Marcus: I grew up in a small rural town. I didn’t grow up on a farm, but there was a cotton field 50 yards down the street from our house and anybody familiar with rural towns and rural communities know that you either live in town or out in the country, right? I lived in the town and so agriculture was just something that I was around between old enough before we became totally mechanized in agriculture where in this case I grew up when we still had summer jobs, chopping and cutting and making $200 a week and use that money throughout the summer. I get money throughout the summer before the school opens. I had an introduction to production in agriculture ever since I was a small child, but seeing that level of hard work, sweating in the hot sun, it let me know that production in agriculture may not have been a thing for me, so that’s why I decided to get into the educational side of it.

Hallie: You run the Grow Louisiana program, right?

Marcus: Yes, I am the program director, correct.

Hallie: Can you tell me a little bit about that program?

Marcus: The Grow Louisiana Beginning Farmer Training Program is an extension program.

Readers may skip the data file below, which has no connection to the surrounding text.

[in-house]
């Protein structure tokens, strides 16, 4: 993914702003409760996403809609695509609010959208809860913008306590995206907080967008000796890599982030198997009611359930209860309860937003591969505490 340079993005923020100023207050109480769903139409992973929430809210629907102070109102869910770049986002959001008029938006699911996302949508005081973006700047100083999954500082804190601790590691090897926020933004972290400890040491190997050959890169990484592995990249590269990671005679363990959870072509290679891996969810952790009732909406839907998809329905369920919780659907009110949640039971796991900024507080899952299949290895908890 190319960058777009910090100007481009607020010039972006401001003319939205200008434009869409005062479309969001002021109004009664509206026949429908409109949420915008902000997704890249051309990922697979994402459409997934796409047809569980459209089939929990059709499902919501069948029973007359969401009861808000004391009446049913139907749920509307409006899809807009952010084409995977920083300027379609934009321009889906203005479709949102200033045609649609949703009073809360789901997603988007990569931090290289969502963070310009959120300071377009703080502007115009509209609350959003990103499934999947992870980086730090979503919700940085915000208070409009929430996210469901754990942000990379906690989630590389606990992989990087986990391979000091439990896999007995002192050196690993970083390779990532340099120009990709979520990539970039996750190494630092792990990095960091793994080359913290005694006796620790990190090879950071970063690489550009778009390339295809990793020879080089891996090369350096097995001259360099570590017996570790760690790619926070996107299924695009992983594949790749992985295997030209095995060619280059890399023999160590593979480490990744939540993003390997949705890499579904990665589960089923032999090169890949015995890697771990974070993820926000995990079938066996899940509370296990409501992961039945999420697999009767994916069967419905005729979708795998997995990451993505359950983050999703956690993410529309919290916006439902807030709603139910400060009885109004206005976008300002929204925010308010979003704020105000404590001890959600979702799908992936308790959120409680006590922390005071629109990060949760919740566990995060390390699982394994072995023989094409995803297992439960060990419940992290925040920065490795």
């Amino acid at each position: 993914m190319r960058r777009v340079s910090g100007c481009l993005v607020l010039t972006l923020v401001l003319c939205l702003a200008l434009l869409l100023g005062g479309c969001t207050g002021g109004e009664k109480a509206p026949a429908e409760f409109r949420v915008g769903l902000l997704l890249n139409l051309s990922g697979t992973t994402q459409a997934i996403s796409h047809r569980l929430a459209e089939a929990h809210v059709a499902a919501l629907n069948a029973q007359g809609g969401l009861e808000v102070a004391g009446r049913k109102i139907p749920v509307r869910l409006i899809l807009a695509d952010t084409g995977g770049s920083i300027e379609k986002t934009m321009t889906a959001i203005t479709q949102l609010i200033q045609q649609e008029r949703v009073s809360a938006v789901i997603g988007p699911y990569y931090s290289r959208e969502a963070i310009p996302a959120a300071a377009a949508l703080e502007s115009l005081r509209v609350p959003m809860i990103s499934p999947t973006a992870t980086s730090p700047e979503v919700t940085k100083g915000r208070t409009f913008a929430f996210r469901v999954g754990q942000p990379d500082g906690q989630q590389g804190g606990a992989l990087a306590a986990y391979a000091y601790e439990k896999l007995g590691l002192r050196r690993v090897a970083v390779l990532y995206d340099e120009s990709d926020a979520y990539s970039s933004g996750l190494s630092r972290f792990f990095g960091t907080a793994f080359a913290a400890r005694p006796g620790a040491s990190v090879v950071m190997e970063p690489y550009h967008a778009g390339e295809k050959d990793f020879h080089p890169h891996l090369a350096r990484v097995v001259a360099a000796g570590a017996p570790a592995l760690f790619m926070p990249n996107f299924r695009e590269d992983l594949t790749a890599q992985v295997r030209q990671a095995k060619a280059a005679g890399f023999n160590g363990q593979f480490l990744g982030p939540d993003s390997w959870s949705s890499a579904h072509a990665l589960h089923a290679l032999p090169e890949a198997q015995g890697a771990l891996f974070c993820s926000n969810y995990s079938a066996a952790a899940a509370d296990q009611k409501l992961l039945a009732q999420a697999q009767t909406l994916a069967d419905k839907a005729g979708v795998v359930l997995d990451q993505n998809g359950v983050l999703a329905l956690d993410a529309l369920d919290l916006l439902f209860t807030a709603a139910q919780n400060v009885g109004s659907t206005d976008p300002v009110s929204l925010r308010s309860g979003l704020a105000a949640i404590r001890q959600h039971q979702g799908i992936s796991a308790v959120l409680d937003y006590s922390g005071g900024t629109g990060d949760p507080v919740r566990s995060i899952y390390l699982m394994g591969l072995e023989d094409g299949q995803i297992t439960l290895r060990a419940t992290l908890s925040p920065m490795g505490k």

It’s funded by the USDA Beginning Farmer and Rancher Development Program. We’re coming up on the third year of this project, but we focus on four crops and specialty crops and so growing fruits and vegetables or micro greens, or other products that primarily offer market farmers or market gardens that people can sell at farmer’s market has been our clientele that we work with, but the program we focus on is from technical aspects of production all the way to business development and business training. My key thing that I’m interested in is when we’re working with farmers and we’re working with farmers that are interested in selling more direct to consumer is making sure that you’re treating your farming operation like a business. When folks come through our program, we try to measure if they have a business plan, a marketing plan. Be able to think through those processes just like they were developing any other business. Put that same amount of effort or two in your thought process into developing your farm business. We’ve had a cohort down in New Orleans. Our first cohort was in New Orleans in 2019. This year we moved over to Lafayette, Louisiana and we’re getting ready to kick off a cohort here in Baton Rouge. Folks we work with are people that have no farming experience to folks that come in with some experience working on a farm somewhere and so our message to them is very simple. Whether you have a 0.1 or an eighth of an acre, or 250 acres, we can transform you into a productive farmer in this food system.